Source – wakeup-world.com
– “…The study, published in the journal Young Consumer, found that reduced consumption – buying less, repairing items instead of replacing them, avoiding impulse purchases and so on – was linked to a higher level of personal wellbeing and a lower level of psychological distress. Green buying did not show such links”
Why Buying Less is Better Than Buying Green – By Nikki Harper
We all know that we all buy too much stuff. Consumer culture, particularly in the developed world, has never been more heavily promoted, with advertising bombarding us night and day via smartphones and other devices. Every consumer choice has an environmental impact of some kind. From planned obsolescence to the management of waste products, there are environmental issues at every stage of the consumer process.
(Also Read: Minimalism – By Rex Weyler @ https://rielpolitik.com/2018/10/16/return-to-eden-minimalism-by-rex-weyler/)
In an effort to counter this, many of us now choose to ‘buy green’. We choose products which have good environmental credentials, and we try to be conscious consumers. Which is a good thing, right?
Yes. It is a good thing. However, new research by the University of Arizona has found that buying green has no positive effect on psychological wellbeing . It also has a more limited environmental benefit than the other option – simply buying less.
The University of Arizona study followed 968 young adults over a number of years, beginning when they were aged 18-21 and ending when they were aged 23-26. Throughout the longitudinal study, participants responded to surveys and questions about their subjective wellbeing, their life satisfaction and their psychological distress, as well as giving information about their levels of materialism, pro-environmental behaviour and proactive financial behaviour.
The study, published in the journal Young Consumer, found that reduced consumption – buying less, repairing items instead of replacing them, avoiding impulse purchases and so on – was linked to a higher level of personal wellbeing and a lower level of psychological distress. Green buying did not show such links.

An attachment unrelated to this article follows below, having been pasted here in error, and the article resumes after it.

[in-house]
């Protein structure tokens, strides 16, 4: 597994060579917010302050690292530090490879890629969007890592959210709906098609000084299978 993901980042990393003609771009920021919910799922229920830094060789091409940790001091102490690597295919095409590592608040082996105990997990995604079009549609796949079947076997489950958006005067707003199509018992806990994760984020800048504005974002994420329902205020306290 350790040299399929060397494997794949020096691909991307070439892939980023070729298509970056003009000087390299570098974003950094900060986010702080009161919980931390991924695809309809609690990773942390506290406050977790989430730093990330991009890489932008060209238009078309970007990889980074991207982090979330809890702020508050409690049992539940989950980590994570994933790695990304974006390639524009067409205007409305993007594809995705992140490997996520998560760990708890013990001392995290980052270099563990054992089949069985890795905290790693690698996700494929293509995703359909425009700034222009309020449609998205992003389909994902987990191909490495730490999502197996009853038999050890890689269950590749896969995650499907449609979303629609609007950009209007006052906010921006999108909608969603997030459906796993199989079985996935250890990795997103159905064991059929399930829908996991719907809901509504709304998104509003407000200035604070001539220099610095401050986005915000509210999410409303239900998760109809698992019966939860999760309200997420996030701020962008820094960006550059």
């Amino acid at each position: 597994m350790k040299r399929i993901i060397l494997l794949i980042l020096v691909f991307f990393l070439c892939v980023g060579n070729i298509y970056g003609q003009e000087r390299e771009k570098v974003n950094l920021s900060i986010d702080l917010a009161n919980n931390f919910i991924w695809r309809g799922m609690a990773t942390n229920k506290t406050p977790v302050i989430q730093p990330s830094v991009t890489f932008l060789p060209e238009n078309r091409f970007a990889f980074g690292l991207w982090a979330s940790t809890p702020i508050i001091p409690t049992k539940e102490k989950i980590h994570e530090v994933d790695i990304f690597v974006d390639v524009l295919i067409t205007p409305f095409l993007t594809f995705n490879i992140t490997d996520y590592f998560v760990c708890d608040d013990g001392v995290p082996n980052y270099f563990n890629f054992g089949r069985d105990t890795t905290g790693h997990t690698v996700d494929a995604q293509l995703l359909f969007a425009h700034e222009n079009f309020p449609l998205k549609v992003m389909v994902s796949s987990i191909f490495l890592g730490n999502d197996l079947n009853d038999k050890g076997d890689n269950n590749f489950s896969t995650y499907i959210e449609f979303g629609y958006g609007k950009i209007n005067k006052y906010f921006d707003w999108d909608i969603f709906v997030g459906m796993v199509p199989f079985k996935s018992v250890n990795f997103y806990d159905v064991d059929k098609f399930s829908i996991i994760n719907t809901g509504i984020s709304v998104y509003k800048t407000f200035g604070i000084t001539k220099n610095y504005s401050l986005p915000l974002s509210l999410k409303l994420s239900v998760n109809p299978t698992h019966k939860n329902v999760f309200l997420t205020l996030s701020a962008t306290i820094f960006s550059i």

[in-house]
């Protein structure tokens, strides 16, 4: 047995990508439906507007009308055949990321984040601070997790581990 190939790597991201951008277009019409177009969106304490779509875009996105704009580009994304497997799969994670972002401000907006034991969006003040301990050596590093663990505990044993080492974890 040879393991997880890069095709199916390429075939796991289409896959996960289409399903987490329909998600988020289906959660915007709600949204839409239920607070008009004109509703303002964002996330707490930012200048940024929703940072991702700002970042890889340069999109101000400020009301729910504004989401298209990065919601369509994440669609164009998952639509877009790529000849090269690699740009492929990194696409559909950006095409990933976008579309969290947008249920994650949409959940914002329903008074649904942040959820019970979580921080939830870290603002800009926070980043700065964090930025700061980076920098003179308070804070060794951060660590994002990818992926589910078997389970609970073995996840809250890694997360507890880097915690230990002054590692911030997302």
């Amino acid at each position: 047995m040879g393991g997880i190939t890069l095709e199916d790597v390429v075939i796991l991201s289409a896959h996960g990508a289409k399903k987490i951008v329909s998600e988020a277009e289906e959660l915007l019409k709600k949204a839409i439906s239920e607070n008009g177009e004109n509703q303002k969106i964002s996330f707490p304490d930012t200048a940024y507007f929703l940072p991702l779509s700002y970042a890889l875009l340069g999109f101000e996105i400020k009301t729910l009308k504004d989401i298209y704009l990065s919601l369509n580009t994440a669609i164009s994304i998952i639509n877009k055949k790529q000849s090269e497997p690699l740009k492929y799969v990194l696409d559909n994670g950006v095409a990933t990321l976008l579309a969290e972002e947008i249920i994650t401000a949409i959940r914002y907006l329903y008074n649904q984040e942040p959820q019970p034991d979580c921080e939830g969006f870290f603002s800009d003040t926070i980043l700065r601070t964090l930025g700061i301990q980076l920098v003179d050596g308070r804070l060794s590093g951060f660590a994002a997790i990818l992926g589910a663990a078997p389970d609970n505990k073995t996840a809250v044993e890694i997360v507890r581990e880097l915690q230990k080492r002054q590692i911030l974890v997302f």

Perhaps unsurprisingly, the study also found that young people with more materialistic values were less likely to engage in reduced consumption. This group did, however, engage with ‘buying green’ activities. Researcher Sabrina Helm suggests that this may be because buying green is still buying – so it still satisfies the materialist’s urge to accumulate. “There is evidence that there are green materialists,” said Helen . “If you are able to buy environmentally friendly products, you can still live your materialist values.”
However, green materialists must still deal with the same consumption-related stresses as standard materialists. If you buy and own a lot of stuff, it takes up a lot of head space. You have to worry about how to pay for it, where to put it, how to keep it safe and how to keep it organised. Your favourite purchases may well have impeccable environmental credentials, but the burden of ownership they place on you is still the same. As Helm notes, “The key is to reduce consumption and not just buy green stuff. Having less and buying less can actually make us more satisfied and happier.” 
The University of Arizona research could have implications for future consumer education policy. If we can demonstrate that reduced consumption is not only better for the environment but better for us personally on a subjective wellbeing level, then there is an argument to develop consumer education which focuses on better micro-level use of our own resources. Eventually, a shift in consumer culture of this nature could have lasting benefits for the world we all share.
Nikki Harper is a spiritualist writer, astrologer, and current editor for Wake Up World